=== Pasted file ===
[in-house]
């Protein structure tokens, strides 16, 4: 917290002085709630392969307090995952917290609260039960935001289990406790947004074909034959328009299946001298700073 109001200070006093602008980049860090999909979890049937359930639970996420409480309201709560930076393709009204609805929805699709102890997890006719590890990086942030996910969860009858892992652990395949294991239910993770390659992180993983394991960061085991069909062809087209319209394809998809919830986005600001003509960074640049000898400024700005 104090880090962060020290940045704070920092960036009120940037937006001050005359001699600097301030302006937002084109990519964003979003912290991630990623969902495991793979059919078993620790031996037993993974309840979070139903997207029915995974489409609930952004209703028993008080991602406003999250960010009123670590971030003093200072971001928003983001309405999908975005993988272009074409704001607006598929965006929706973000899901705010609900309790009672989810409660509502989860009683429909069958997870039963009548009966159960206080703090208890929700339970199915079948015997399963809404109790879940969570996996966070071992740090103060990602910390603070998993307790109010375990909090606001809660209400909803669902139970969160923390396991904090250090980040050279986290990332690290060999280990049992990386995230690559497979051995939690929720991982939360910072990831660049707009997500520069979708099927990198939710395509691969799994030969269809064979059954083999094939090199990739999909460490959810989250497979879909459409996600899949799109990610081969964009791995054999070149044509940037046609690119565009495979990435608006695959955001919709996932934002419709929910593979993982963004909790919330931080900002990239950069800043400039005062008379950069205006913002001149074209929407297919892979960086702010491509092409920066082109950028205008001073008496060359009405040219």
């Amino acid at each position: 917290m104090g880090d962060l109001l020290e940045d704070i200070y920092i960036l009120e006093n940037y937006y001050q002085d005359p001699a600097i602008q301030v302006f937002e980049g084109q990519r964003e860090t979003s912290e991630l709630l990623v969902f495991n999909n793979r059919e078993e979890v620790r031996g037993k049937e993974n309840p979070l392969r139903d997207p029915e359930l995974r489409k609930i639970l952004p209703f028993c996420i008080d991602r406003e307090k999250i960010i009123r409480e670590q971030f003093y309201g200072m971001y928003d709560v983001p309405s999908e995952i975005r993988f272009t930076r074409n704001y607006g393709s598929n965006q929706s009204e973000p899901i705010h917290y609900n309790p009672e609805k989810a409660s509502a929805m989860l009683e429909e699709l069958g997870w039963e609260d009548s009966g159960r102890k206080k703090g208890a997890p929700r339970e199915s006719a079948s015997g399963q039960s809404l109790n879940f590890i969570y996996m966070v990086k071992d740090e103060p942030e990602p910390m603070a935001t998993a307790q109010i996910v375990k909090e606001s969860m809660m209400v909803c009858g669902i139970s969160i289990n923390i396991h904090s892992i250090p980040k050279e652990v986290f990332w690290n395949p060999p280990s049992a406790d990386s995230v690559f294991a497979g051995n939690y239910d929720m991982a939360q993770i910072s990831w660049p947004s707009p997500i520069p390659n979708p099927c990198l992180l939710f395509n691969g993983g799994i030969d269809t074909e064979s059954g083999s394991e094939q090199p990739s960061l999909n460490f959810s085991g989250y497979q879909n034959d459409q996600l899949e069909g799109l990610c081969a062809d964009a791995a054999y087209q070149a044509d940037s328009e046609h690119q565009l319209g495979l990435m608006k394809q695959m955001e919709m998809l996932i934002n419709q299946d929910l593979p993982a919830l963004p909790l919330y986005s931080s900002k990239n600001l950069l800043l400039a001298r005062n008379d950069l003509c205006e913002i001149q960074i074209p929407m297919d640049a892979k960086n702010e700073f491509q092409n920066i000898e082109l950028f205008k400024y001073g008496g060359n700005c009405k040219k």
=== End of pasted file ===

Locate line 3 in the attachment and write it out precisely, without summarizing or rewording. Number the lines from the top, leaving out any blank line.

């Amino acid at each position: 917290m104090g880090d962060l109001l020290e940045d704070i200070y920092i960036l009120e006093n940037y937006y001050q002085d005359p001699a600097i602008q301030v302006f937002e980049g084109q990519r964003e860090t979003s912290e991630l709630l990623v969902f495991n999909n793979r059919e078993e979890v620790r031996g037993k049937e993974n309840p979070l392969r139903d997207p029915e359930l995974r489409k609930i639970l952004p209703f028993c996420i008080d991602r406003e307090k999250i960010i009123r409480e670590q971030f003093y309201g200072m971001y928003d709560v983001p309405s999908e995952i975005r993988f272009t930076r074409n704001y607006g393709s598929n965006q929706s009204e973000p899901i705010h917290y609900n309790p009672e609805k989810a409660s509502a929805m989860l009683e429909e699709l069958g997870w039963e609260d009548s009966g159960r102890k206080k703090g208890a997890p929700r339970e199915s006719a079948s015997g399963q039960s809404l109790n879940f590890i969570y996996m966070v990086k071992d740090e103060p942030e990602p910390m603070a935001t998993a307790q109010i996910v375990k909090e606001s969860m809660m209400v909803c009858g669902i139970s969160i289990n923390i396991h904090s892992i250090p980040k050279e652990v986290f990332w690290n395949p060999p280990s049992a406790d990386s995230v690559f294991a497979g051995n939690y239910d929720m991982a939360q993770i910072s990831w660049p947004s707009p997500i520069p390659n979708p099927c990198l992180l939710f395509n691969g993983g799994i030969d269809t074909e064979s059954g083999s394991e094939q090199p990739s960061l999909n460490f959810s085991g989250y497979q879909n034959d459409q996600l899949e069909g799109l990610c081969a062809d964009a791995a054999y087209q070149a044509d940037s328009e046609h690119q565009l319209g495979l990435m608006k394809q695959m955001e919709m998809l996932i934002n419709q299946d929910l593979p993982a919830l963004p909790l919330y986005s931080s900002k990239n600001l950069l800043l400039a001298r005062n008379d950069l003509c205006e913002i001149q960074i074209p929407m297919d640049a892979k960086n702010e700073f491509q092409n920066i000898e082109l950028f205008k400024y001073g008496g060359n700005c009405k040219k």